Britain's bosses tell the ONS: it's bad, but not a recession
Corporate leaders fear GDP data will panic consumers while CBI suggests manufacturing remains robust
Business leaders cast doubt on yesterday's gloomy GDP figures, arguing that the slump they suggested was not only at odds with their experience but also threatened Britain's fragile economic confidence.
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Meanwhile, upbeat figures from the CBI on the manufacturing industry made the official numbers look even more overly pessimistic.
Sir Martin Sorrell, chief executive of WPP, the world's biggest advertising agency, told The Independent that clients had not cut their marketing spend. "The UK is ok for us," he said, although he admitted there was some evidence of money being pushed to the second and third quarters because of the Olympics and Euro 2012 football tournament.
But it was builders and engineers who appeared most dubious about the Office for National Statistics' claims of a 3 per cent contraction in construction.
Mark Clare, chief executive of the housebuilder Barratt, declared: "There is no doubt that the housing industry has seen greater stability in the current market conditions. Barratt has been opening new sites on newly acquired land which have been selling well with strong customer demand."
Gordon Payne, managing director of Teesside's Darchem Engineering, added: "We've seen substantial growth of between 10 and 15 per cent in the first quarter, much of it driven by exports. We need to expand our production facilities." Peter Duncan, managing director of Cressall Resistors, a maker of industrial power resistors, in Leicester, added: "We had a very good first quarter. The overall trend is still very positive."
Sian Sutherland, the entrepreneur behind the Mama Mio beauty brand, who numbers Selfridges, John Lewis and other department stores as clients, said: "Although our US growth is better than in the UK, we are still seeing good increases in our sales over here."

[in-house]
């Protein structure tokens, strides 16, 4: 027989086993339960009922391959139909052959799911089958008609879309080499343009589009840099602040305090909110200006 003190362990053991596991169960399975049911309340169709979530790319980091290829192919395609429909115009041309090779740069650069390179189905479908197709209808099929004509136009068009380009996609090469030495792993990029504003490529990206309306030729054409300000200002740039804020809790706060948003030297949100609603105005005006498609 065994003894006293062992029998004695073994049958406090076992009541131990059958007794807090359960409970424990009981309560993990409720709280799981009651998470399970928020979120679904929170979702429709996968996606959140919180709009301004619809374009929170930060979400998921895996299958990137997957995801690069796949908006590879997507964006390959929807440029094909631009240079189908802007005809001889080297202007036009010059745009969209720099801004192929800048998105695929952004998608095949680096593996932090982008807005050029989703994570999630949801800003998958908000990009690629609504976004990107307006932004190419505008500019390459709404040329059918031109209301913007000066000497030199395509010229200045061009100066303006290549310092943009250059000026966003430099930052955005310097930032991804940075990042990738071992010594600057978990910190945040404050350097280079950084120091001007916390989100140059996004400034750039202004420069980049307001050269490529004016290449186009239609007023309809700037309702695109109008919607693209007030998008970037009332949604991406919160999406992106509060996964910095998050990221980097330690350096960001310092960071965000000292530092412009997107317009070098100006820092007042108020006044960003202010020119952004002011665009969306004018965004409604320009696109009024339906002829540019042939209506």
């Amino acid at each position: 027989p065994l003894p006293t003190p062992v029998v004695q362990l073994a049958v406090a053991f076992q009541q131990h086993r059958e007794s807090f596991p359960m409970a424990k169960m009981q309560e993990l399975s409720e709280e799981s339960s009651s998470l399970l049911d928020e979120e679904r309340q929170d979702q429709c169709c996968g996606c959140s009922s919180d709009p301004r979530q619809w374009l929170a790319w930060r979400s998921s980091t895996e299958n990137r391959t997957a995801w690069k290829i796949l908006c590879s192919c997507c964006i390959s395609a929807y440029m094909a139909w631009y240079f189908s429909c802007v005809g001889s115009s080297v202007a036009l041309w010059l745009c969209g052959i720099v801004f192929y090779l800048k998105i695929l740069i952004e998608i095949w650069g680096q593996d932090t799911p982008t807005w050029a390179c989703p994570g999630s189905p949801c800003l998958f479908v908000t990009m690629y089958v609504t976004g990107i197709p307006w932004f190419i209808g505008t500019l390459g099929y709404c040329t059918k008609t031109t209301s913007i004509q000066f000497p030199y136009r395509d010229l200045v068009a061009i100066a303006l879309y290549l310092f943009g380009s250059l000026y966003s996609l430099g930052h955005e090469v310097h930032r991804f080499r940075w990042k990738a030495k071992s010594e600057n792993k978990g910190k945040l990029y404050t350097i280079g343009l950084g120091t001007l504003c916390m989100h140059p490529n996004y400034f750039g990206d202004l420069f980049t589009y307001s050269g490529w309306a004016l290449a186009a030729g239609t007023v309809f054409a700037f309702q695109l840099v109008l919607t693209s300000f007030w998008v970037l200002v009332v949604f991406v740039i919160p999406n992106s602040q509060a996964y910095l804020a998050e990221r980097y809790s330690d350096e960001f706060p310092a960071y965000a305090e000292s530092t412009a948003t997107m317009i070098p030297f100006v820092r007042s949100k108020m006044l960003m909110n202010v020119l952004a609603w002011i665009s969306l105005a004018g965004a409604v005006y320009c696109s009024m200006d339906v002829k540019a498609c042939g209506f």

Industry groups lined up to question the initial estimate from the Office for National Statistics (ONS) that the economy contracted by 0.2 per cent in the first quarter. David Kern, chief economist of the British Chambers of Commerce, declared thefigures "unduly pessimistic," adding: "Many commentators will question the accuracy of the data." He pointed out that this first estimate of GDP is based on only 40 per cent of total transactions, leaving a wide scope for error. Yesterday's initial GDP estimate will be revised twice in the coming months before it is finalised.
Ian McCafferty, the CBI's chief economic adviser, cast particular doubt on the services sector estimate of just 0.1 per cent growth.
He worried that headlines about recession could hit consumer spending. "Clearly there is a risk, given that confidence is fragile, that this could hit it further," he said.
The retailer Theo Paphitis added: "Let's not talk ourselves down."
The CBI's survey yesterday showed an increase in orders and output from industrialists. Some 8 per cent more companies reported an increase in orders in the first quarter, than a decrease – giving a so-called balance of plus 8. Furthermore, British manufacturers are expecting the strongest improvement in orders in 12 years over the next three months. A balance of plus 24 expect orders to increase in the next three months, the highest reading since April 1997.
Although many companies did not recognise the GDP figure, there were also others that did. Marc Mendoza, chief executive of the ad buying agency MPG Media Contacts, said some clients were delaying decisions about marketing campaigns. "We haven't seen a market as 'late' as this for a very long time. There is no visibility."
The ONS's chief economist, Joe Grice, said the report was based on a survey of 8,000 companies and had been rigorously compiled.
View from the front line: Tycoons talk
Sir Martin Sorrell, WPP
'The UK is OK. Some companies are deferring spending because of the Olympics'
Sian Sutherland, Mama Mio
'Our US growth is better than in the UK, but we're still seeing good growth here'
Jose Leo, BAA
'The GDP figures show how much we need to to be connected to emerging nations like Brazil, Russia, India and China'
Theo Paphitis, entrepreneur
'This is no different to where we've been since 2009. Let's not talk ourselves down'
Mark Clare, Barratt CEO
'We're opening new sites and properties are selling well. The market's stabilising'
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